Another participant at such gatherings was Saleh al-Qashami, a 20-year-old man responsible for a suicide bombing that killed 21 in Qatif last month. Both men have relatives in Saudi prisons accused of terrorism and incitement, al-Hayat said.
Qabaa made failed attempts to travel to join militant groups in Iraq and Syria, according to one of his relatives who spoke to al Hayat. He did not have many friends and used to spend a lot of hours in front of his computer, the newspaper reported.
Kuwaiti al-Qabas newspaper reported on Tuesday that five people suspected of involvement in the attack had been referred to the public prosecutor. The five, it said, had confessed to receiving funding from abroad for attacks on places of worship.
A senior lawyer, Mohammed al-Humaidi, said he understood a defense lawyer had not yet been retained by those sent for public prosecution. Such a step would take some more days.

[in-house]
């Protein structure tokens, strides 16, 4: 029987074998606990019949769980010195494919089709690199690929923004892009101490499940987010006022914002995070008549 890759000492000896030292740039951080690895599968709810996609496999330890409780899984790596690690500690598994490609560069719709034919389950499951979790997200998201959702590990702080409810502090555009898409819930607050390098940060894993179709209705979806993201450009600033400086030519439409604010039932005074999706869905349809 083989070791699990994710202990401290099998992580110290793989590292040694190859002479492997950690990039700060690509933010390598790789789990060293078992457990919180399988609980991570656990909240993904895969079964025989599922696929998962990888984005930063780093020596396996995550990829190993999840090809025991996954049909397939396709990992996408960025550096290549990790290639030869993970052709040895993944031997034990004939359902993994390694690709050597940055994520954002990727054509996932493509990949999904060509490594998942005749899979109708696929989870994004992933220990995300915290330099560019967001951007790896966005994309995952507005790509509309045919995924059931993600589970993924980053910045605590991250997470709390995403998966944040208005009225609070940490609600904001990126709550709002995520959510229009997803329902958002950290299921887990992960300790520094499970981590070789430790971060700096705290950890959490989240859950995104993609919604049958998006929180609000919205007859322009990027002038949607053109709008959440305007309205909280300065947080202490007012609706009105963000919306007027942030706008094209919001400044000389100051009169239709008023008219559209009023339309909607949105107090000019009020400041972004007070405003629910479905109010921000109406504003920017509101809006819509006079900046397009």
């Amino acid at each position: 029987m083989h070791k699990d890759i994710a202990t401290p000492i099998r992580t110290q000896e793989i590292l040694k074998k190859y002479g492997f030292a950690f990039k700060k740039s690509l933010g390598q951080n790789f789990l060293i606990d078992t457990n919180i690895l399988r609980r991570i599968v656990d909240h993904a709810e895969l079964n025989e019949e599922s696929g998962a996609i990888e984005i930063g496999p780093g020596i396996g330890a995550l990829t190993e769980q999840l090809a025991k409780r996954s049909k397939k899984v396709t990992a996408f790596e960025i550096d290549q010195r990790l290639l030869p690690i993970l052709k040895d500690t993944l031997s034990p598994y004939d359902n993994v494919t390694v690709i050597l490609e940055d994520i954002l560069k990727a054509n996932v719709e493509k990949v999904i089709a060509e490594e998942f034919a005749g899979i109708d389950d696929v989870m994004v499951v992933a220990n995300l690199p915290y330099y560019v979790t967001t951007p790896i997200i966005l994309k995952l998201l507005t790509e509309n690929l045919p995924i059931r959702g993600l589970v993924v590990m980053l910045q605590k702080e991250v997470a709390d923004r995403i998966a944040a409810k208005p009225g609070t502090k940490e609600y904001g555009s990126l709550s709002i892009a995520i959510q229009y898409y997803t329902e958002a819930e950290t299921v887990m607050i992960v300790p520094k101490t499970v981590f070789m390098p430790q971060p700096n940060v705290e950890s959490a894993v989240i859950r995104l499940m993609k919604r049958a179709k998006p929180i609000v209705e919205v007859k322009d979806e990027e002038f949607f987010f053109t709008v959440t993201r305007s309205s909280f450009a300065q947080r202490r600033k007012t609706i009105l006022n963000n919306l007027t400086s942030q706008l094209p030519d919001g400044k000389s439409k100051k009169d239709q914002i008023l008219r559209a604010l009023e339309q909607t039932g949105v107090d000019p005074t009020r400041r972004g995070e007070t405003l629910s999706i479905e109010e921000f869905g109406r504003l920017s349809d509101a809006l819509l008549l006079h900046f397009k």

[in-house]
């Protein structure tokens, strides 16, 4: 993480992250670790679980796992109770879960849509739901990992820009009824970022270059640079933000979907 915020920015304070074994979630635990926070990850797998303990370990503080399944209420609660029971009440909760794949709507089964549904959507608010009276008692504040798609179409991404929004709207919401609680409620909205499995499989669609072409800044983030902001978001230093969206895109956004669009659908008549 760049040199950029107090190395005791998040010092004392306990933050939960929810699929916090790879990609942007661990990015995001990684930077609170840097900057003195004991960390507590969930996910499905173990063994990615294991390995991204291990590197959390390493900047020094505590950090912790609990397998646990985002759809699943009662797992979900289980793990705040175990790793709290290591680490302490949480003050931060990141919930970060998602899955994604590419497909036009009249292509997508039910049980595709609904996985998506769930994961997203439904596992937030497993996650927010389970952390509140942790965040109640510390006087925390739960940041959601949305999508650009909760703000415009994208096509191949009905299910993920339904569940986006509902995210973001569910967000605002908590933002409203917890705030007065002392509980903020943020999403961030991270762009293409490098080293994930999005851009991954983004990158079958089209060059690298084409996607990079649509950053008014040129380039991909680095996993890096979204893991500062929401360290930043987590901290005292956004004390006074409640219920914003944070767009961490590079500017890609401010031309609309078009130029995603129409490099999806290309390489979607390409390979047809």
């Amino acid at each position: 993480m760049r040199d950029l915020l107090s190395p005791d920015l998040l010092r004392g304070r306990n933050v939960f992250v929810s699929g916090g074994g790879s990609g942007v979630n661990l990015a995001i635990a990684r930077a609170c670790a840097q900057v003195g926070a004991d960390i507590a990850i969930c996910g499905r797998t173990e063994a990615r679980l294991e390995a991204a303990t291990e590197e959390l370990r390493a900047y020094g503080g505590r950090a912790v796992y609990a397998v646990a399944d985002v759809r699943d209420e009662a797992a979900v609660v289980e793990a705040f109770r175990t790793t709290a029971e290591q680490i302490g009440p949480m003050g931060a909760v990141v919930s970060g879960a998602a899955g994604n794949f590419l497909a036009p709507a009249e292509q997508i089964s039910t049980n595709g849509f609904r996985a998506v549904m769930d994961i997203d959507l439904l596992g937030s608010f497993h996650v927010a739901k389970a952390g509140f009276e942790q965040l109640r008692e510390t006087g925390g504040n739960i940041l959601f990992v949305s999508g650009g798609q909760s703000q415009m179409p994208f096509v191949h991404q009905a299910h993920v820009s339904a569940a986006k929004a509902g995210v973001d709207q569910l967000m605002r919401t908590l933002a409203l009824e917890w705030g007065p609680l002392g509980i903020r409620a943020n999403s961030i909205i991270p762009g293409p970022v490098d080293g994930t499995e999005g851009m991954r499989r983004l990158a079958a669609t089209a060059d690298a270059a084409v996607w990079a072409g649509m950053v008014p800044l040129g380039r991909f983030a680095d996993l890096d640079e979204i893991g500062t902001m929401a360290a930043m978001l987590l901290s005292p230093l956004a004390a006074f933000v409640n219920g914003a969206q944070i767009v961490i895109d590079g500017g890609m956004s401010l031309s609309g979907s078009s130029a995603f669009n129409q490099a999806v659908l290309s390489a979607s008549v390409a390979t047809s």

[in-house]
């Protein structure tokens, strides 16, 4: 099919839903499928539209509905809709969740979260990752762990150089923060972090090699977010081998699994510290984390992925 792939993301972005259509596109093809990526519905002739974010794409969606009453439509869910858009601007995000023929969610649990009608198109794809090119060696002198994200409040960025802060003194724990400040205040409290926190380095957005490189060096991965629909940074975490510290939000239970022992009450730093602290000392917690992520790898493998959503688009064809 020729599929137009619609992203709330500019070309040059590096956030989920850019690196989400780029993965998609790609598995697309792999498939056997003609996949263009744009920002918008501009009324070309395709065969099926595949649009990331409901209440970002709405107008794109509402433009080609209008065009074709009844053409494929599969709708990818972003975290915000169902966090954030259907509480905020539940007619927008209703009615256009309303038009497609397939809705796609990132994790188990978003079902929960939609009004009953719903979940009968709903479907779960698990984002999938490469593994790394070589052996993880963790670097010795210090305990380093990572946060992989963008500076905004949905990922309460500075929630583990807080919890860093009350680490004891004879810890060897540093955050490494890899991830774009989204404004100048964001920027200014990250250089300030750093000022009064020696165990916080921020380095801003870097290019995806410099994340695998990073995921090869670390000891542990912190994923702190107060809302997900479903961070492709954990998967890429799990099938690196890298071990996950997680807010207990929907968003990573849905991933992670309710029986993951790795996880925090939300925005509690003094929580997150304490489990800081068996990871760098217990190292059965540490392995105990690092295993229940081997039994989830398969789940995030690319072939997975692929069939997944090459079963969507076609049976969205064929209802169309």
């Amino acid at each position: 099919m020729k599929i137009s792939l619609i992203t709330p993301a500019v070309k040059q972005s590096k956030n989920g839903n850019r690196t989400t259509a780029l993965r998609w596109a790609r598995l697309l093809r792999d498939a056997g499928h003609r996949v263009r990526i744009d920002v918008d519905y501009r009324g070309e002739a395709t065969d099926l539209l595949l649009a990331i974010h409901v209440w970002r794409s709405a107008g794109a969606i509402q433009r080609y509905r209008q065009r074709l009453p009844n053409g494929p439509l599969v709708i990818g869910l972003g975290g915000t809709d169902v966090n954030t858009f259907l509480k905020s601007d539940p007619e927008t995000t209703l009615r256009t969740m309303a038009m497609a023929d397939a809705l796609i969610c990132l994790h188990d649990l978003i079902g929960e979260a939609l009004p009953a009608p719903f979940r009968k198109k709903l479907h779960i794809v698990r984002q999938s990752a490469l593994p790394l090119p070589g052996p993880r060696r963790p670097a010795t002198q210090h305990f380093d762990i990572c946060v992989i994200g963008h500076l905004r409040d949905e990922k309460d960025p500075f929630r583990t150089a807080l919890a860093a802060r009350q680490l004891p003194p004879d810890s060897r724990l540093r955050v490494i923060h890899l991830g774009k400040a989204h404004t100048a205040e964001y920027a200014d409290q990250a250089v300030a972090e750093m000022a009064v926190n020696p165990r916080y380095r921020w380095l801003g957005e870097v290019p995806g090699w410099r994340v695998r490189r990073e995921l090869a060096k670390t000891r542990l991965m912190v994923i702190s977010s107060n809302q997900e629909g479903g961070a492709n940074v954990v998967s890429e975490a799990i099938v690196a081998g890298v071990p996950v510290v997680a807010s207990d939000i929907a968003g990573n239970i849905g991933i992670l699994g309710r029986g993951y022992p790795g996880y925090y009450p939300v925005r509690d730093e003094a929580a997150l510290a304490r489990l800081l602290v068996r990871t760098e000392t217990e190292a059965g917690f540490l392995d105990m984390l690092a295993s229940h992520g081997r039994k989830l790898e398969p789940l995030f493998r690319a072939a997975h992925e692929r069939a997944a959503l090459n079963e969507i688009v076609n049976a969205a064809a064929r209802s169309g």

Newspapers did not identify the five but said they included people accused of close involvement in the plot.
Authorities said these included the driver of the Japanese-made car. State media named him as Abdul-Rahman Sabah Aidan.
Aidan was subsequently found by police at a house whose owner, Mohammed Shukhair al-Enizi, had served a prison term for playing a role in an al-Qaeda linked group, the Lions of the Peninsula, active in the mid-2000s, Kuwaiti newspapers said.
Members of that group sought to attack U.S. military bases in Kuwait and took part in shootings in Kuwait City in 2005 that killed nine Islamists and four security force members.
Authorities have named the owner of the car used in the bombing as Jarrah Nimer Mijbil Ghazi. A security source said Ghazi had a brother in Islamic State in Syria and investigators were looking for any link that person might have to the bombing.
One of the more prominent members of the Lions was Muhsin al Fadhli, who later become a leader of the Khorasan group, which U.S. officials have said works with al Qaeda’s Nusra Front in Syria. U.S. officials have said they believe Fadhli survived U.S. air strikes on al Qaeda in Syria in September 2014.
Additional reporting by Mark Hosenball; editing by Philippa Fletcher